One way is to write them just like humans. This is a good device to use when writing a story with a moral. Good examples are the Grimm fairy tales. Some scholars think that the talking animals were simply a device used to portray the worst of human criminals. They aren't really animals at this point, but analogies.
Another way is to represent them speaking with a verbal language but give them distinctly different points of focus. This is a good way to deal with the idea that these are animals without having to dig into a level of realism that can be off-putting to readers seeking an enjoying read. An example of this is the seagulls in "Finding Nemo".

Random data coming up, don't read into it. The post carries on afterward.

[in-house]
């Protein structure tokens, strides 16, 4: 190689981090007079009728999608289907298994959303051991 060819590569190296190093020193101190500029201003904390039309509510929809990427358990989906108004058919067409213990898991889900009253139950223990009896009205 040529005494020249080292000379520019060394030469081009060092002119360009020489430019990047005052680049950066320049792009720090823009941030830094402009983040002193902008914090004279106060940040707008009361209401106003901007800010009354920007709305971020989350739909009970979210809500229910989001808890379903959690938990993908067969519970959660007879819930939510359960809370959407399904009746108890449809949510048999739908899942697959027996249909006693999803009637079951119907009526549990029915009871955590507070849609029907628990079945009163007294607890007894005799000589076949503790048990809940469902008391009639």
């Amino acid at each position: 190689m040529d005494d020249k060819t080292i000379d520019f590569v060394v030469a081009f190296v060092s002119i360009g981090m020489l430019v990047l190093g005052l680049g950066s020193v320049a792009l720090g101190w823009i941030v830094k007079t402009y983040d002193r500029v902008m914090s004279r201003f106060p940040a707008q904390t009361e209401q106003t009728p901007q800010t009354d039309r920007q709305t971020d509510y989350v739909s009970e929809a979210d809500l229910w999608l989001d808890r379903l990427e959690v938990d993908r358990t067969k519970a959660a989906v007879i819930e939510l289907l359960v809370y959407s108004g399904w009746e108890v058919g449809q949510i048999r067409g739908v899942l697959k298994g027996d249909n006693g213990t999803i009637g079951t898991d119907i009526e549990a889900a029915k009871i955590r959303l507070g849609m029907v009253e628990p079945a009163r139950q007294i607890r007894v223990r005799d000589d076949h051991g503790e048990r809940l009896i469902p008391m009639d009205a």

The third main way is to write the perspective of the animal with the best understanding of the species' psychology avaliable at the time. This is quite difficult as a writer for two reasons. The first is that it requires a lot of research. The second is that without dialogue it is very difficult to "show not tell" for a character. A great example of this is "White Fang" or "The Call of the Wild."